The creators of Bandette have a novel idea for a (kinda) superhero comic: instead of gritty and dark, why not lighthearted and fun? The main character, Bandette, has elements of both Catwoman and Hit-Girl from Kick-Ass, but Paul Tobin’s writing never takes itself too seriously, and Colleen Coover’s artwork especially with the book’s French/European setting and backgrounds – is a little bit reminiscent of the children’s book/cartoon/TV show character Madeline, plus the old Warner Brothers Pepe LePew cartoons.
Bandette is a cat burgler/thief, though like Catwoman, in a Robin Hood ‘rob from the rich’ way, which is my favorite aspect of this book, and an idea that I’d like to see explored more in comics in general. That is, the people she steals from have made their fortunes doing bad things – though technically legally – like on the labor of others. Though, of course, rich people do steal too. So, for example, in issue #1, “Presto!” she breaks into a billionaire arms-dealer’s home in order to steal some artwork that he has stolen – in other words she steals it back, kind of (though she’s not above keeping a little for herself!).
She also is somehow independently wealthy while still being on the older side of high school age (I think), with a “Secret Treasure Room” and access to some high-tech toys, like Hit-Girl does, and when in action she wears a cute pink-and-red wig and dress. Bandette also doesn’t seem to have parents, which might be the one dark thread of the plot arc, though really the whole point of the story is that Bandette and her teenage friends live in a world unfettered by depressing things like parents. That said, unlike Hit-Girl, though Bandette is capable of karate kicks to the head, that’s not really her thing. If things get rough, she just tends to drive off on her scooter, laughing the whole time, keeping up a snarky Spider Man-esque running commentary.
In sum, she’s smart, Bandette is confident, she’s fit, she’s rich, she’s cute-sexy (or maybe sexy-cute)( and she’s beloved by her fellow teen community members, who are willing to help her out with a simple text from her fashionable phone. Yes, and when the police need help with a hostage situation, who do they begrudgingly call? That’s right! Bandette! It’s a teen fantasy/reality: adults are all mostly clueless and incompetent like in Real Life, and teenagers, who know what’s really going on, are willing to stop the fun they’re having (like playing basketball and taking dance lessons) to help them out, especially if it means having more fun messing with bad guys.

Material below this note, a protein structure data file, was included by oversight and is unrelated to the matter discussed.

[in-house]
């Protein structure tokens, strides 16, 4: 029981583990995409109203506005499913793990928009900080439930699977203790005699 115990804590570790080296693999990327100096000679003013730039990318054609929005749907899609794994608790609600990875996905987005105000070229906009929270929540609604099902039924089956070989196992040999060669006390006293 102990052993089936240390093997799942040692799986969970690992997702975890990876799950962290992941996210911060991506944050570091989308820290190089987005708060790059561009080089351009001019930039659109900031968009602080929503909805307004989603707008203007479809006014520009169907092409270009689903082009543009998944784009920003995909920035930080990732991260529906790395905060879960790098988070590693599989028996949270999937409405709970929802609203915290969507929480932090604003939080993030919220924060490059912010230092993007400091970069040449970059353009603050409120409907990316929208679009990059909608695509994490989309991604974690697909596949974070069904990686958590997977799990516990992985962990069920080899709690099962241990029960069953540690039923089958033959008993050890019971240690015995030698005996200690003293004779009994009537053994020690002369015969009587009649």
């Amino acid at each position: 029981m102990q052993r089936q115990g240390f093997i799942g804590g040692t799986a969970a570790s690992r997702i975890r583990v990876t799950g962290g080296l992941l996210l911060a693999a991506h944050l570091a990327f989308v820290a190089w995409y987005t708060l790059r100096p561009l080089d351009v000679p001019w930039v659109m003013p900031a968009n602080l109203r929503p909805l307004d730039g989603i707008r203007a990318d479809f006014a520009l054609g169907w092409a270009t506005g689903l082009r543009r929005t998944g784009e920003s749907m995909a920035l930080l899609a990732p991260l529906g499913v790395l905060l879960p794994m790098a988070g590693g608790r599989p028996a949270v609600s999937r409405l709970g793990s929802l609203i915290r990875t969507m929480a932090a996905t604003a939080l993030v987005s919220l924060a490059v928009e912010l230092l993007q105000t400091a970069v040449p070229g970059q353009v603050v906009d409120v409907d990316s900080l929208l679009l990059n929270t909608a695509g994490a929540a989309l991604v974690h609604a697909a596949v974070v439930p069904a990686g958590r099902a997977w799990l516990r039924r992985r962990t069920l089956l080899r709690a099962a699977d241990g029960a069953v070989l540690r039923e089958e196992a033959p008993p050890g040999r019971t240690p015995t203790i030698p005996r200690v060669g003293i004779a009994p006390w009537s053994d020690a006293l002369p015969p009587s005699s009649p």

Normally I like collected volumes of individual comics, but I had to take this one in doses, so as not to be overwhelmed by cuteness. But as the issues progress, the creators start to let loose and get weird. Tobin introduces new characters and fleshes out some minor ones, like the mysterious Monsieur, and Matadori, a female Zorroesque rival of Bandette’s. These two or three page mini-stories are where Coover gets to really show her chops—the artwork changes radically, and often, my favorite being yellowed-looking pages like the old old Golden Age comics.
Bandette is a good comic, and certain audiences will find it great. I’m not quite in those audiences, and I hesitate to offer up huge generalizations about who they might be (though that hasn’t stopped me before, I guess) but, for example, if my nieces were just a little older—say, ten or fifteen—I’d consider Bandette a great gift. I say that having already given them some of my Catwoman comics, but that’s my point: Catwoman seemed to be a wee bit over their heads, plus she has issues. Bandette models what confident free-spirited young women can be like. But there’s much for adults to enjoy here too, especially Bandette’s snarky commentary and that glorious later-issue artwork.